Over the past four years, the United States Court of Appeals for the Federal Circuit (“Federal Circuit”) has, as it has done since its establishment in 1982, exercised its jurisdiction under 28 U.S.C. § 1295(a)(5) to review decisions of the United States Court of International Trade (“CIT”) regarding U.S. regulation of international trade. While trade cases currently make up only about six percent of the docket of the Federal Circuit, decisions in these cases can have a significant discernable impact on the day-to-day investigation and regulation of trade matters of the three U.S. agencies featured most prominently in the trade decisions of the Federal Circuit—United States Customs and Border Protection (“Customs”), the United States Department of Commerce (“Commerce”), and the United States International Trade Commission (“ITC” or “Commission”)—and on the parties involved in trade disputes before these agencies. This article covers all cases decided by the Federal Circuit in 2006, and selected cases from 2003-2005, dealing with international trade matters from tariff classification to investigations of dumping and subsidies, and jurisdictional issues related to appeals of these matters. A significant number of the cases that arrive at the Federal Circuit from the CIT are accompanied by a complex history—sometimes described as “a long and tortuous path”—and the case summaries below highlight the major holdings of each case within the context of this history and the unique fact patterns encompassing each case.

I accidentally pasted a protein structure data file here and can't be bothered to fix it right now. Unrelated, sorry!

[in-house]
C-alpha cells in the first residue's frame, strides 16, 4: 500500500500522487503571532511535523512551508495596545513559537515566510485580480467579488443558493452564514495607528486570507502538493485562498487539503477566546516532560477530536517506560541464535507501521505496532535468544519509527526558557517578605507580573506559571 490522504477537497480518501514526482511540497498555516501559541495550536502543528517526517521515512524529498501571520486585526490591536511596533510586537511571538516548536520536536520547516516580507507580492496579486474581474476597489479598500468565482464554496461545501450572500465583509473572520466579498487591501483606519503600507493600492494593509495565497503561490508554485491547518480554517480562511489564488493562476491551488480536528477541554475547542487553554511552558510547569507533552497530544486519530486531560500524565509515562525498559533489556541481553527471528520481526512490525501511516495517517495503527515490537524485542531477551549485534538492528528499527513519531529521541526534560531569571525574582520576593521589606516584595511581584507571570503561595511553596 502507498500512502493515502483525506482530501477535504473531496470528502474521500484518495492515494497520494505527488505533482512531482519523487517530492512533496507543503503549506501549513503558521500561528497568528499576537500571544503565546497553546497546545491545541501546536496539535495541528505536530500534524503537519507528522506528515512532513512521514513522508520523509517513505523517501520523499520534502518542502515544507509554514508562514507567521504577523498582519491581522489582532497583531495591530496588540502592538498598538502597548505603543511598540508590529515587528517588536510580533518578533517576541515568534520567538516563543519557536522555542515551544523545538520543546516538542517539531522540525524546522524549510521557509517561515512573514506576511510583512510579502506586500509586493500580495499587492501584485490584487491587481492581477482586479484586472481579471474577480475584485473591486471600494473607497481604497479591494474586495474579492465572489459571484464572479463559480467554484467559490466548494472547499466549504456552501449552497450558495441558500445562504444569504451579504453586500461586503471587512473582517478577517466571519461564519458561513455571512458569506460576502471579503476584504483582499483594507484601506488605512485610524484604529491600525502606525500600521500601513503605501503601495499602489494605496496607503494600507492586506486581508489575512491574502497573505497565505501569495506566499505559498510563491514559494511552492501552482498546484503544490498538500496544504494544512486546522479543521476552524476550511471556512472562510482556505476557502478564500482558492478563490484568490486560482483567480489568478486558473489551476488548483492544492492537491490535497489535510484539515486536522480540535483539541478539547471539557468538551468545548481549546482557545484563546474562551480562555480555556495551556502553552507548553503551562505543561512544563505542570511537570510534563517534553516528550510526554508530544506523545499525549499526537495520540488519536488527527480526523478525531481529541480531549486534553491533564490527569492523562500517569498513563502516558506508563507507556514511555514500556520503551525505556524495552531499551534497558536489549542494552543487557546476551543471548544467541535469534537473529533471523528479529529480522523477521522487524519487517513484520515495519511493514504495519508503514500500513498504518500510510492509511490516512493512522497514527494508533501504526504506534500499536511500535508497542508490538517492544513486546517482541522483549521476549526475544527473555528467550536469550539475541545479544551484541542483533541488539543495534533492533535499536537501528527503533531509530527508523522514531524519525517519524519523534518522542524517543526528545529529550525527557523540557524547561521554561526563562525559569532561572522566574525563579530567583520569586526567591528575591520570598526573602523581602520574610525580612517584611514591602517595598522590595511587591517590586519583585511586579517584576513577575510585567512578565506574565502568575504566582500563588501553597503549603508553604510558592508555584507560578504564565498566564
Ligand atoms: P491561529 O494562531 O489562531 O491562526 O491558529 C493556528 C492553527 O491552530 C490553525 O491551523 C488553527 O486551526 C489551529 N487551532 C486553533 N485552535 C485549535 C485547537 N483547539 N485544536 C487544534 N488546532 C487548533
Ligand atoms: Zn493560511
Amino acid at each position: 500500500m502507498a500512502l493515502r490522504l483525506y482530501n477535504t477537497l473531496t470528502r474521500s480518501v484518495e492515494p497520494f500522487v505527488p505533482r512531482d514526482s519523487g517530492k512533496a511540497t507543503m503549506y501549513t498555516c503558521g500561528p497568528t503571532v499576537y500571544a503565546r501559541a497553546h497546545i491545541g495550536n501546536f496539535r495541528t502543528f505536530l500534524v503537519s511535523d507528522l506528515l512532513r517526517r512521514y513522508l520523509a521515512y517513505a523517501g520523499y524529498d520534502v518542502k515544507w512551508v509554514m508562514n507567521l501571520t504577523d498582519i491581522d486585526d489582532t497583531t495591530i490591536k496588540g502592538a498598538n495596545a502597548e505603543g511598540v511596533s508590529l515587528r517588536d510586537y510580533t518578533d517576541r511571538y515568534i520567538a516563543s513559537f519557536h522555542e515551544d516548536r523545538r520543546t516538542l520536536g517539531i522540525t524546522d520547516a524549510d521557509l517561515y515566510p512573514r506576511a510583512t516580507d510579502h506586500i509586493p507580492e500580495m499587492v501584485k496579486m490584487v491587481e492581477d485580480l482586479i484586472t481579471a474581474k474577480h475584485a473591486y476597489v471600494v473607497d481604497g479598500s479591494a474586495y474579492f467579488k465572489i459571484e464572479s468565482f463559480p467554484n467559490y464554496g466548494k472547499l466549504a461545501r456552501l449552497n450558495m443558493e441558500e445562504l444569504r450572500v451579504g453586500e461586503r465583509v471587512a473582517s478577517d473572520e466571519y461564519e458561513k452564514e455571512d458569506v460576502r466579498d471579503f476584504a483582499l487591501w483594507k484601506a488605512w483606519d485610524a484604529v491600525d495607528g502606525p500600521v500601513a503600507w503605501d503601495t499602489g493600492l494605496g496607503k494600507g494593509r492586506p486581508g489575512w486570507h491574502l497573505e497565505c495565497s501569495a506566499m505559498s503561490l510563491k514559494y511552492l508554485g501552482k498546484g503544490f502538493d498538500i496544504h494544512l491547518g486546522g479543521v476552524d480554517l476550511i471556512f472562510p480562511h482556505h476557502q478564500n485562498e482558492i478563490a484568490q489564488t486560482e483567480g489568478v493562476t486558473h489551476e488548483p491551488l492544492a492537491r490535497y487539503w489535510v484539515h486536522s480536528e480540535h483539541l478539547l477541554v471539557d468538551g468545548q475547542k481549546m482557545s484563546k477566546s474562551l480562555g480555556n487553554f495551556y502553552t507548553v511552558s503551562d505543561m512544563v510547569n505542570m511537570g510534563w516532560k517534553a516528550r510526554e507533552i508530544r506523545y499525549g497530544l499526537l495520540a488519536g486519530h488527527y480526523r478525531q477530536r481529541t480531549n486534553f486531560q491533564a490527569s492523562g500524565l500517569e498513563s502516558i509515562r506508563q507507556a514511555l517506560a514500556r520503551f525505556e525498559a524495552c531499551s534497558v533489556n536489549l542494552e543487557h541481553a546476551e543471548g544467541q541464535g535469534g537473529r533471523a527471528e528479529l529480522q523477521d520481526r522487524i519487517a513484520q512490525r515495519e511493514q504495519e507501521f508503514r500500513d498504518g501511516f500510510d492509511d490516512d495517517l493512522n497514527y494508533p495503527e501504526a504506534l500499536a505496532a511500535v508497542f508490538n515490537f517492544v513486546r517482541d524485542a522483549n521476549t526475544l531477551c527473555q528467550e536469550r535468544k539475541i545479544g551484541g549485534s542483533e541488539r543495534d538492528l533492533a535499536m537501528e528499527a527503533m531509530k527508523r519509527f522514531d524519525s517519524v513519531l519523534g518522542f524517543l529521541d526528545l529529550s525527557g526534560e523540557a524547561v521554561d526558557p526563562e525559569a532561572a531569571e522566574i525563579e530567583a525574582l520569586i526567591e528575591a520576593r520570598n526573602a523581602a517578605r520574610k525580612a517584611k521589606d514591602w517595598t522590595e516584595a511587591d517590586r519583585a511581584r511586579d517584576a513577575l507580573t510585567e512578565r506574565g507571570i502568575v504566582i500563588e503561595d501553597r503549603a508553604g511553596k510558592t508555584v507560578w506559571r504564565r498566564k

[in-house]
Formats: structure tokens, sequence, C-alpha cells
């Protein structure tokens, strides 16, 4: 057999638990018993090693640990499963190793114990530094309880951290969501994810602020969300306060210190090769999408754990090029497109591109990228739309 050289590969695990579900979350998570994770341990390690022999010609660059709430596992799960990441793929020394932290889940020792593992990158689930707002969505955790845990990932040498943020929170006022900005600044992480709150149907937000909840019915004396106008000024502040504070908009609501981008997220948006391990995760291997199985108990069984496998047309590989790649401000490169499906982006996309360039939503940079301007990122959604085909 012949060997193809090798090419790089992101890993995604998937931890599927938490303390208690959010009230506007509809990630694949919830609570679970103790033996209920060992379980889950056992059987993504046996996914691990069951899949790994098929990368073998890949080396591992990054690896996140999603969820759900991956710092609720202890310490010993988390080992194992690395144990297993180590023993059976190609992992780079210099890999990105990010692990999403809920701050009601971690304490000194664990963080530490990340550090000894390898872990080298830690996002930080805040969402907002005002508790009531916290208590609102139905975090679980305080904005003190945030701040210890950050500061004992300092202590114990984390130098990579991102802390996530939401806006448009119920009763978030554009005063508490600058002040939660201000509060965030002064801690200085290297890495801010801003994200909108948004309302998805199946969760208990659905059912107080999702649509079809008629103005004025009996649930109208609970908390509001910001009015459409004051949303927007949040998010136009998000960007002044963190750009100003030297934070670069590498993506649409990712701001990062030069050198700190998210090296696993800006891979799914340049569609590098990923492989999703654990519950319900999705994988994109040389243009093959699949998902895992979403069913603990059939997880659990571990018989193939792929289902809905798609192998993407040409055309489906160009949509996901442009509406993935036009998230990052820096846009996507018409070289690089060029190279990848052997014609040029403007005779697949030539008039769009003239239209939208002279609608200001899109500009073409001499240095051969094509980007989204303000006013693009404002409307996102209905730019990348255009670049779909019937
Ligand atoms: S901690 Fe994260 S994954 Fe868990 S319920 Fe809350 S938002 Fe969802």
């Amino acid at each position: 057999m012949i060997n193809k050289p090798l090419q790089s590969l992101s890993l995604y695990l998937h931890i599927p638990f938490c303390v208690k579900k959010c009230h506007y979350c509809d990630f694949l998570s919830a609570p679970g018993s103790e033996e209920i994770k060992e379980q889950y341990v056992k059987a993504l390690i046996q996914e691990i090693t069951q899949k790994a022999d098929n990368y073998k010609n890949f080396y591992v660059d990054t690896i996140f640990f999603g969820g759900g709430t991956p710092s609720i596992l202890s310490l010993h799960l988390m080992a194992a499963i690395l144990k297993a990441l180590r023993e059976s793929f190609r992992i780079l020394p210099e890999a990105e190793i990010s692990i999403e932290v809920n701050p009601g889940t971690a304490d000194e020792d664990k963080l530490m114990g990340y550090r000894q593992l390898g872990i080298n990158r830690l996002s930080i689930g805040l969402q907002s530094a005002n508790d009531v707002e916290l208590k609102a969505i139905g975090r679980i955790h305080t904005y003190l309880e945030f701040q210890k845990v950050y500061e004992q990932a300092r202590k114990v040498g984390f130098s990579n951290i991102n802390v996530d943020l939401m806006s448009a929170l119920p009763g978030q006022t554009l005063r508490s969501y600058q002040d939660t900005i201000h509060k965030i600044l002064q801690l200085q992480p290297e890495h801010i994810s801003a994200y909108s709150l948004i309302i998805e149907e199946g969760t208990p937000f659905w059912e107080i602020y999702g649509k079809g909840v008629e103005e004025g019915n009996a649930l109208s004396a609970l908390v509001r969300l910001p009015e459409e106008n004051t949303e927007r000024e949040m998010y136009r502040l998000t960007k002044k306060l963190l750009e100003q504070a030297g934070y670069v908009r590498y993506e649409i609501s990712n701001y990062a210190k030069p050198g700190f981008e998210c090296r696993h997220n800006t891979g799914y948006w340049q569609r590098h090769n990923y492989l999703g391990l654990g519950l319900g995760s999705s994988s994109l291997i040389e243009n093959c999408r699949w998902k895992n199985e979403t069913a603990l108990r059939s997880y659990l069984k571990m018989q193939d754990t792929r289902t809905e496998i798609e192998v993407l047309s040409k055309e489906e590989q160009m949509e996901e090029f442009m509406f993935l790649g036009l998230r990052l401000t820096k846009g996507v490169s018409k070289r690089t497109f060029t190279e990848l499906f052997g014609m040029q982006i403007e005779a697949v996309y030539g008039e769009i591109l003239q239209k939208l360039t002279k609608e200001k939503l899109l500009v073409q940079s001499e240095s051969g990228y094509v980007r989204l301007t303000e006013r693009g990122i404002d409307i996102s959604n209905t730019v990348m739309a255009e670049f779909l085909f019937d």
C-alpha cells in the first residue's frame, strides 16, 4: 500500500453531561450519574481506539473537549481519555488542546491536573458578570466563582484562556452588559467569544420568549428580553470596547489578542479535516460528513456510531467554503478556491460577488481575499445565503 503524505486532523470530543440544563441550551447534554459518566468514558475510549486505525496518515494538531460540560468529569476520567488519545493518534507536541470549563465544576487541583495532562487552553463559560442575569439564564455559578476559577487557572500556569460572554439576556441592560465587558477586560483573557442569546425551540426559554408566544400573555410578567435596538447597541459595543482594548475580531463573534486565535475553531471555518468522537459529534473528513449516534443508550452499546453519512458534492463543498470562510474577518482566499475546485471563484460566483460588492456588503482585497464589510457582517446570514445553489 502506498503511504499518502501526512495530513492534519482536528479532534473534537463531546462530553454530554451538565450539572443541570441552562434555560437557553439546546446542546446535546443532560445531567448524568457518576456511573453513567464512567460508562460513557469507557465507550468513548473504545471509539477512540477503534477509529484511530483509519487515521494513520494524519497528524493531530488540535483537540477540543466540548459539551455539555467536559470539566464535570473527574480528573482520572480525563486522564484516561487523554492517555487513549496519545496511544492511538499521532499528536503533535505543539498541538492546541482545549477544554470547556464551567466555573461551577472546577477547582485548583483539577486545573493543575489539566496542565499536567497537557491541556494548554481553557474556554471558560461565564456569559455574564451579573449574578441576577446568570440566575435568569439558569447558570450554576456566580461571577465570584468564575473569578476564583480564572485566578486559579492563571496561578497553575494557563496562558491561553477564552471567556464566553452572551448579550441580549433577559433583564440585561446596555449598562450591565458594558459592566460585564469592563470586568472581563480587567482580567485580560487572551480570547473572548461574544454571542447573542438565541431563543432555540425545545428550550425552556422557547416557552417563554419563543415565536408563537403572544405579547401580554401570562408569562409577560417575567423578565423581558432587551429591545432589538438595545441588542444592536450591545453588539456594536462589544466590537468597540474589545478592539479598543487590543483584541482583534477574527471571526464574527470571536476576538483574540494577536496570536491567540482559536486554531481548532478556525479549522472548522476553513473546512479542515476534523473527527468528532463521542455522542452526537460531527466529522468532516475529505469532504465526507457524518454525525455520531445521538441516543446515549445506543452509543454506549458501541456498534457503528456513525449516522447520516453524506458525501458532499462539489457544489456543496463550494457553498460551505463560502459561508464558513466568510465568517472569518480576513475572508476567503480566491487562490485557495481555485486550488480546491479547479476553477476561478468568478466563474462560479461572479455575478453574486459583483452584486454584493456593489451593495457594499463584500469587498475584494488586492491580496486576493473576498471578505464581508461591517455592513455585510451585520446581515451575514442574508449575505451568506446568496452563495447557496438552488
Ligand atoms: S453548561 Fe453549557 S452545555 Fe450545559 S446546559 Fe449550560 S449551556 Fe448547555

Recommended Citation

Baj, Alexandra E.P. “International Trade Decisions of the Federal Circuit: 2006 Cases and Highlights of 2003-2005.” American University Law Review 56, no. 4 (April 2007):1023-1072.